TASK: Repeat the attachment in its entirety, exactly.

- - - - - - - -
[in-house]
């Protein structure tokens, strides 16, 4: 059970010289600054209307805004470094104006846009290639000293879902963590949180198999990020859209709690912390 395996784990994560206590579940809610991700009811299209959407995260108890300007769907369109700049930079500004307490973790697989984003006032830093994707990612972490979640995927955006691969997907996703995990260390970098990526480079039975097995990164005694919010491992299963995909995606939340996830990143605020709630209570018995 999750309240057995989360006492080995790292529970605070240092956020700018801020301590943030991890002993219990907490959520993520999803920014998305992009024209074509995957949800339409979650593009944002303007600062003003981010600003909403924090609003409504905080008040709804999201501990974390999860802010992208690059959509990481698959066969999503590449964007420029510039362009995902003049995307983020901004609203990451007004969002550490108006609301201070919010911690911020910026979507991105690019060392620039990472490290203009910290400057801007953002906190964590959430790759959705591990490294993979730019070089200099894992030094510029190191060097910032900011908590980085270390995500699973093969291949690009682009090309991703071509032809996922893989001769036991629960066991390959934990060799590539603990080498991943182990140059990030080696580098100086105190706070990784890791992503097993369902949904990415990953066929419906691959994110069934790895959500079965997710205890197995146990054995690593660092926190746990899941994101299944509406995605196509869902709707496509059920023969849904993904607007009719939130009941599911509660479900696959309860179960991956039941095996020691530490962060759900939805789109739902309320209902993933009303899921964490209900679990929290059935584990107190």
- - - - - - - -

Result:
[in-house]
């Protein structure tokens, strides 16, 4: 059970010289600054209307805004470094104006846009290639000293879902963590949180198999990020859209709690912390 395996784990994560206590579940809610991700009811299209959407995260108890300007769907369109700049930079500004307490973790697989984003006032830093994707990612972490979640995927955006691969997907996703995990260390970098990526480079039975097995990164005694919010491992299963995909995606939340996830990143605020709630209570018995 999750309240057995989360006492080995790292529970605070240092956020700018801020301590943030991890002993219990907490959520993520999803920014998305992009024209074509995957949800339409979650593009944002303007600062003003981010600003909403924090609003409504905080008040709804999201501990974390999860802010992208690059959509990481698959066969999503590449964007420029510039362009995902003049995307983020901004609203990451007004969002550490108006609301201070919010911690911020910026979507991105690019060392620039990472490290203009910290400057801007953002906190964590959430790759959705591990490294993979730019070089200099894992030094510029190191060097910032900011908590980085270390995500699973093969291949690009682009090309991703071509032809996922893989001769036991629960066991390959934990060799590539603990080498991943182990140059990030080696580098100086105190706070990784890791992503097993369902949904990415990953066929419906691959994110069934790895959500079965997710205890197995146990054995690593660092926190746990899941994101299944509406995605196509869902709707496509059920023969849904993904607007009719939130009941599911509660479900696959309860179960991956039941095996020691530490962060759900939805789109739902309320209902993933009303899921964490209900679990929290059935584990107190």